Dante’s best friend and a major exponent of the dolce stil novo
, Guido Cavalcanti
has had a lasting influence upon Italian poetry and is best known to English readers through the essays, translations and adaptations of Ezra Pound. Born from the cultural ferment of thirteenth-century Florence, Cavalcanti’s poetry is an extraordinary blend of unorthodox philosophy, sharp psychological insight and dazzling formal mastery.
Anthony Mortimer, acclaimed for his versions of Petrarch and Michelangelo, provides a new verse translation complete with notes, critical comment and biographical material: following in the footsteps of Rossetti and Pound he presents a Cavalcanti who speaks for his own time and to ours.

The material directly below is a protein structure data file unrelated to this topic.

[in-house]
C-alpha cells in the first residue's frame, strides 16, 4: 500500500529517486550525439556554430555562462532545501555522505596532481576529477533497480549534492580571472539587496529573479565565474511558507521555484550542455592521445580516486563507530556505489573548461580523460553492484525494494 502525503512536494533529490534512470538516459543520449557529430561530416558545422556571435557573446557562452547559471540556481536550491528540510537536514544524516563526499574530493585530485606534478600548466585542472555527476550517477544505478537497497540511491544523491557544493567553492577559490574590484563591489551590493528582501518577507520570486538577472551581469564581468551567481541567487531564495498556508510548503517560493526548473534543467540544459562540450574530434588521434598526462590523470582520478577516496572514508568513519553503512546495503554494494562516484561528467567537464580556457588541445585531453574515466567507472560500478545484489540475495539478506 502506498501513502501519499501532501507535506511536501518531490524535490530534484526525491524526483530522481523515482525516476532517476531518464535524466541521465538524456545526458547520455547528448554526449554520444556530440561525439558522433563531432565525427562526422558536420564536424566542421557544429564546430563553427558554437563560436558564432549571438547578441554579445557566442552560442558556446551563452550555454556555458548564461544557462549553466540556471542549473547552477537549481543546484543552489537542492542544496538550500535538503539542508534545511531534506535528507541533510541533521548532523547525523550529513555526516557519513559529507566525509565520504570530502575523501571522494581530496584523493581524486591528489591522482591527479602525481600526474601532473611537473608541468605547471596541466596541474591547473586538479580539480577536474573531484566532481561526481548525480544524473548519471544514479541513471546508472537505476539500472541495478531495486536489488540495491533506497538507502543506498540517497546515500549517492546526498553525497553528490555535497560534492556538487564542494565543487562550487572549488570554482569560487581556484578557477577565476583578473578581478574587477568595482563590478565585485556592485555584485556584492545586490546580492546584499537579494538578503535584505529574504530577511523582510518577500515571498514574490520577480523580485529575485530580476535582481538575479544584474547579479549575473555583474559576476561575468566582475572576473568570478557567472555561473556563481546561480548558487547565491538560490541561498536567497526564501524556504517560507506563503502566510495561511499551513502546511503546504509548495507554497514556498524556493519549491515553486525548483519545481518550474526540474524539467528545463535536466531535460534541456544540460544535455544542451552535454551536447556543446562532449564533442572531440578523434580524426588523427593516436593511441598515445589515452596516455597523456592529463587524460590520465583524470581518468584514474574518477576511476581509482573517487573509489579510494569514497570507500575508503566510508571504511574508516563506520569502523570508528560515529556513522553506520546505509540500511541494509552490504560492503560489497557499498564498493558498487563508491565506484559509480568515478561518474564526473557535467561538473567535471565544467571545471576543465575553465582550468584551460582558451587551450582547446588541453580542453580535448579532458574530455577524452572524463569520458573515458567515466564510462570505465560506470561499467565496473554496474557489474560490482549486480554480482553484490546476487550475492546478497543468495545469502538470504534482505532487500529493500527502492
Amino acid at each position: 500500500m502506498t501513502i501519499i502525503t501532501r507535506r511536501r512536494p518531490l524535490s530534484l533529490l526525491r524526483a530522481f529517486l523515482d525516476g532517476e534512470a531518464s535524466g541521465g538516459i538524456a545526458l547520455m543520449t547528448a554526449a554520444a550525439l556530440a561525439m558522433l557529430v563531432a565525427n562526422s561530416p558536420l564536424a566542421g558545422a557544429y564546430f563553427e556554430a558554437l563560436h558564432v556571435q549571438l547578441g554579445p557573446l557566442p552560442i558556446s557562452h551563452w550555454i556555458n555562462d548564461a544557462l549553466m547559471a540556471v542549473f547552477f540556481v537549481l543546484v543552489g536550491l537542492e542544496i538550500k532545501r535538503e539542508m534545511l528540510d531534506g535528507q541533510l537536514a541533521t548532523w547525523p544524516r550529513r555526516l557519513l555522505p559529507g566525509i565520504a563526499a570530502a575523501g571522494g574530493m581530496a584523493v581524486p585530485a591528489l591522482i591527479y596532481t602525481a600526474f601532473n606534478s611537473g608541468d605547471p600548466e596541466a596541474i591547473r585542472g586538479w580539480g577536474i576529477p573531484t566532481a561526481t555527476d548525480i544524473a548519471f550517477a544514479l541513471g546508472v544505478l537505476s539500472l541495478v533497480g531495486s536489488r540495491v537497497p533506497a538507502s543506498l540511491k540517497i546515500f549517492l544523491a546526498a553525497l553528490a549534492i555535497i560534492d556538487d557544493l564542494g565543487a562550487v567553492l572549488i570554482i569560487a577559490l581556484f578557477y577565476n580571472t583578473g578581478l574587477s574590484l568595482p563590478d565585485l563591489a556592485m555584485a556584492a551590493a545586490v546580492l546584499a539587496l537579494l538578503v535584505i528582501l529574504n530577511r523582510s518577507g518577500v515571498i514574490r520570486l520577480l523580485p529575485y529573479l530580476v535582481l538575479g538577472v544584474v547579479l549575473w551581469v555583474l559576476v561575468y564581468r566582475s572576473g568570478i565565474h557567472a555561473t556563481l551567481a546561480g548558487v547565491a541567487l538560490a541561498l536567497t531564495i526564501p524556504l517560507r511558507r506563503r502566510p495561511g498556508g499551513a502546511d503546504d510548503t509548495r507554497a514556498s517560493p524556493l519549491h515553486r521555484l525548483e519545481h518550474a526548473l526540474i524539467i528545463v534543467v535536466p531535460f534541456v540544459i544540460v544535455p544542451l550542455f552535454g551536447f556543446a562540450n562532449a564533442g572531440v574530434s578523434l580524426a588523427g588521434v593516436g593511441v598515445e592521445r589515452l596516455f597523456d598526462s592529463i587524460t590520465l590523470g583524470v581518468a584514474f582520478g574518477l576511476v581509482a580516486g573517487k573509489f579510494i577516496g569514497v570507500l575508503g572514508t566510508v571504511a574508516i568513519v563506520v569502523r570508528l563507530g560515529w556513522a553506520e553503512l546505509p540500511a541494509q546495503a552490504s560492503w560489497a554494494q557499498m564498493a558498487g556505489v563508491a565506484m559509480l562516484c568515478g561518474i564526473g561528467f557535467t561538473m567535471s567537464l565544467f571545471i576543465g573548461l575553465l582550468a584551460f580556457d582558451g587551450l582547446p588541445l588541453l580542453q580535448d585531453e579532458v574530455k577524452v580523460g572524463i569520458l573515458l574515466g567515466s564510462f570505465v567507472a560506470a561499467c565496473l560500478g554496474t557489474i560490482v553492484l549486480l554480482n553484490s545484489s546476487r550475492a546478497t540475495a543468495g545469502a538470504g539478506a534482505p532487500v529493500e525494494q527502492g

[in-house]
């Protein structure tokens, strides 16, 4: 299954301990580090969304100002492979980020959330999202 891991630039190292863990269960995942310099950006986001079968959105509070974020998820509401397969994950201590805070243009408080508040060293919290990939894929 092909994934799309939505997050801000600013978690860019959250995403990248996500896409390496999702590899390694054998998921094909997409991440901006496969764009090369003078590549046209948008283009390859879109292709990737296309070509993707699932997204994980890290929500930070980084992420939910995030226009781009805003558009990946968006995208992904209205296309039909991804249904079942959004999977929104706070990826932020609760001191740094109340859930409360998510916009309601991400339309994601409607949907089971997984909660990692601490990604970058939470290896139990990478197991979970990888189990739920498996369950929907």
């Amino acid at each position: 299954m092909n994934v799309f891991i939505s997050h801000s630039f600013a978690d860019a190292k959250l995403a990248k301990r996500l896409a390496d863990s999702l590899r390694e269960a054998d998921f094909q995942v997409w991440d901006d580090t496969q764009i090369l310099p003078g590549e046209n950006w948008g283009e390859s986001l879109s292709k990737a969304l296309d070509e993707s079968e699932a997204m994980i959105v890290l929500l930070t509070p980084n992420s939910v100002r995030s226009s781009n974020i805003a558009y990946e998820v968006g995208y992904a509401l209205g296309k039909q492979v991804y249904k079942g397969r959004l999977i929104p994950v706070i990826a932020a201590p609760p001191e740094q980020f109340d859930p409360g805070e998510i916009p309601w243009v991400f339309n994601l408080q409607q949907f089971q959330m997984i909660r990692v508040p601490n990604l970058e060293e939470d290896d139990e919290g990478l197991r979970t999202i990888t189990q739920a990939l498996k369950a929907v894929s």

'With all his gravity, he has the secret of lightness.' Italo Calvino
'Anthony Mortimer's translations are both sensible and sensitive, avoiding the pitfalls of cod-medieval cliche in favour of a lucidity and precision in tune with the poet's style'. TLS
'This lively version demythologizes that extremely sad, brave poem, written when Cavalcanti was dying. Ezra Pound said that Cavalcanti was more modern in his mindset than Dante; this superb rendering gives us all the chance to savour that poet's tough edge.' AN Wilson
Read an excerpt from Complete Poems